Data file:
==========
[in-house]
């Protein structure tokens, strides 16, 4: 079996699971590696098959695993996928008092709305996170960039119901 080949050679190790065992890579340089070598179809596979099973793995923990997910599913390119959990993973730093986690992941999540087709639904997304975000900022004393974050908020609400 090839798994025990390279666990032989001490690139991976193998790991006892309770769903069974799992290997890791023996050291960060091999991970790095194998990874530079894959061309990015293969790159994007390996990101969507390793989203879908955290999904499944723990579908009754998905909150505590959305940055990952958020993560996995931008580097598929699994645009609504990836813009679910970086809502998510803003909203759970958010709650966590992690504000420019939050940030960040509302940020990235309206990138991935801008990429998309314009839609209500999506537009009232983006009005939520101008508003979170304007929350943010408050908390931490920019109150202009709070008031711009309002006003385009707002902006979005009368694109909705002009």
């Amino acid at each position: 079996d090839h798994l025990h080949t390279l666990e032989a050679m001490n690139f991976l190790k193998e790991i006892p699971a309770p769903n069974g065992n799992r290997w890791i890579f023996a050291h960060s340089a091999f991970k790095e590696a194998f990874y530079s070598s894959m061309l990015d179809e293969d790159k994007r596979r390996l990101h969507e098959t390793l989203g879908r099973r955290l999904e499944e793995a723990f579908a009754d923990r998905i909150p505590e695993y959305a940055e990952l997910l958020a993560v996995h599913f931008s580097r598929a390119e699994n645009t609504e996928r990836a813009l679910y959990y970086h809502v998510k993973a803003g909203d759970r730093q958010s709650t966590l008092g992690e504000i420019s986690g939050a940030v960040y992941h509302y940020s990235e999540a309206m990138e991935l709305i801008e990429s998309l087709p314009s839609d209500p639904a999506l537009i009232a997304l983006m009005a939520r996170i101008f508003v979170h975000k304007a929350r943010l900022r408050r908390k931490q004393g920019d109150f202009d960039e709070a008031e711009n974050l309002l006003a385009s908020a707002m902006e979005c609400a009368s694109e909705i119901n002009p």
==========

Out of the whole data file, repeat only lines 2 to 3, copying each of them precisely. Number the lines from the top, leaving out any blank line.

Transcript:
């Protein structure tokens, strides 16, 4: 079996699971590696098959695993996928008092709305996170960039119901 080949050679190790065992890579340089070598179809596979099973793995923990997910599913390119959990993973730093986690992941999540087709639904997304975000900022004393974050908020609400 090839798994025990390279666990032989001490690139991976193998790991006892309770769903069974799992290997890791023996050291960060091999991970790095194998990874530079894959061309990015293969790159994007390996990101969507390793989203879908955290999904499944723990579908009754998905909150505590959305940055990952958020993560996995931008580097598929699994645009609504990836813009679910970086809502998510803003909203759970958010709650966590992690504000420019939050940030960040509302940020990235309206990138991935801008990429998309314009839609209500999506537009009232983006009005939520101008508003979170304007929350943010408050908390931490920019109150202009709070008031711009309002006003385009707002902006979005009368694109909705002009």
């Amino acid at each position: 079996d090839h798994l025990h080949t390279l666990e032989a050679m001490n690139f991976l190790k193998e790991i006892p699971a309770p769903n069974g065992n799992r290997w890791i890579f023996a050291h960060s340089a091999f991970k790095e590696a194998f990874y530079s070598s894959m061309l990015d179809e293969d790159k994007r596979r390996l990101h969507e098959t390793l989203g879908r099973r955290l999904e499944e793995a723990f579908a009754d923990r998905i909150p505590e695993y959305a940055e990952l997910l958020a993560v996995h599913f931008s580097r598929a390119e699994n645009t609504e996928r990836a813009l679910y959990y970086h809502v998510k993973a803003g909203d759970r730093q958010s709650t966590l008092g992690e504000i420019s986690g939050a940030v960040y992941h509302y940020s990235e999540a309206m990138e991935l709305i801008e990429s998309l087709p314009s839609d209500p639904a999506l537009i009232a997304l983006m009005a939520r996170i101008f508003v979170h975000k304007a929350r943010l900022r408050r908390k931490q004393g920019d109150f202009d960039e709070a008031e711009n974050l309002l006003a385009s908020a707002m902006e979005c609400a009368s694109e909705i119901n002009p």